Next you have to decide whether to use percent the word or percent the symbol. This is kind of like the general rule about writing numbers. If you're writing a technical or scientific document, then most sources recommend that you use the symbol. If you are writing something where numbers are used less frequently, then it is more common to write the word percent. Ultimately, it's a style issue, so make a decision and stick with it. Just remember to use the numeral and not the word for the number.
If you're talking about a percent that is less than one, make sure you put a zero before the decimal point. Write something like 0.2%, not just .2%. This is true for writing any numeral that is less than one whether it's a percent or not (10, 11). That little decimal point is too easy to miss without the zero in front of it.
Lies, D*** Lies, and Percentages
Finally, there are a couple of things you should know about calculating and interpreting percentages.
First, something can't decrease by more than 100%. Once 100% of something is gone, there isn't anything left. Never write that a price or anything else decreased by 150%. It's impossible*.
Second, when you are reading about medical, political, or financial news it is important to understand that big percentages can mean small overall increases or decreases. For example, an article that reports a 50% increase in the rate of a rare disease may be telling you that instead of 1 in 100,000 people getting floogety flork disease every year, now 1.5 people in 100,000 get the disease every year. A 50% increase sounds a lot scarier than the increase in raw numbers. Percentages aren't always misleading, but it's something to watch out for.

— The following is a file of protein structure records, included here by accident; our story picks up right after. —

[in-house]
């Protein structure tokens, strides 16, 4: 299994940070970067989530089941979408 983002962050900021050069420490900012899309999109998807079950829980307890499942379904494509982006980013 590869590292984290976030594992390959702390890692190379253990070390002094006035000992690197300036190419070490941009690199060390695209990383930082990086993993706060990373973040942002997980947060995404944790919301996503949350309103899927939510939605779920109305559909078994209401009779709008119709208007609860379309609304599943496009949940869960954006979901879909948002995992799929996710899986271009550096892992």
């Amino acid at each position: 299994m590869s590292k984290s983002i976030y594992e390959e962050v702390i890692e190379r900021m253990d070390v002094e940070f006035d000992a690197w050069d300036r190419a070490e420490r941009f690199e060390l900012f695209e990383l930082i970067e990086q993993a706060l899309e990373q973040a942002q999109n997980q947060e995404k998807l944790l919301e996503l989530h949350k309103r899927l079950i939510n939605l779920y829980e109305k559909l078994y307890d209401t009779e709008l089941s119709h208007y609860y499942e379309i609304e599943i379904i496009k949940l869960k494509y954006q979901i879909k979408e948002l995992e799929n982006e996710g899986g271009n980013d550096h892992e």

Questions and comments for me go to email@example.com, or you can reach me through Twitter or the Grammar Girl Facebook page. While you're here on the QDT website, be sure to check out the other great shows including Money Girl, The Mighty Mommy, and The Get-It-Done Guy.
That's all. Thanks for listening.
1. percent. Dictionary.com. Dictionary.com Unabridged (v 1.1). Random House, Inc., http://dictionary.reference.com/browse/percent (accessed April 3, 2008).
2. Garner, B. Garner's Modern American Usage. Oxford: Oxford University Press, 2003, p. 598.
3. Wikipedia Contributors. ed. Nygaard, G. Wikipedia: Manual of Style, http://en.wikipedia.org/wiki/Wikipedia:Manual_of_Style_(spelling) (accessed April 3, 2008).
4. Brians, P. "percent, per-cent," Common Errors in English Usage, http://www.wsu.edu/~brians/errors/percent1.html (accessed April 3, 2008).
5. percent. The American Heritage Book of English Usage. Houghton Mifflin Company, 1996, http://www.bartleby.com/64/C003/0227.html (accessed April 3, 2008).
6. percentage. Dictionary.com. The American Heritage® Dictionary of the English Language, Fourth Edition. Houghton Mifflin Company, 2004, http://dictionary.reference.com/browse/percentage (accessed April 3, 2008).
7. "Numbers," The Chicago Manual of Style, Chicago: The University of Chicago Press, 2006, section 9 (accessed March 25, 2008).
8. Aaron, J. The Little, Brown Essential Handbook. New York: Pearson Education, 2006, p. 101.
9. Goldstein, N., ed. The Associated Press Stylebook and Libel Manual. Reading: Perseus Books, 1998, p. 156.
10. Lutz, G. and Stevenson, D. Grammar Desk Reference. Cincinnati: Writer's Digest Books, 2005, p. 321.
11. Burchfield, R.W., ed. The New Fowler's Modern English Usage. Third edition. New York: Oxford, 1996, p. 535.
* Sigh. I should know better than to use absolute words like impossible. People have almost convinced me that when a value can become negative, it is possible for the value to decrease by more than 100%. What do you think? Join the discussion in the comments.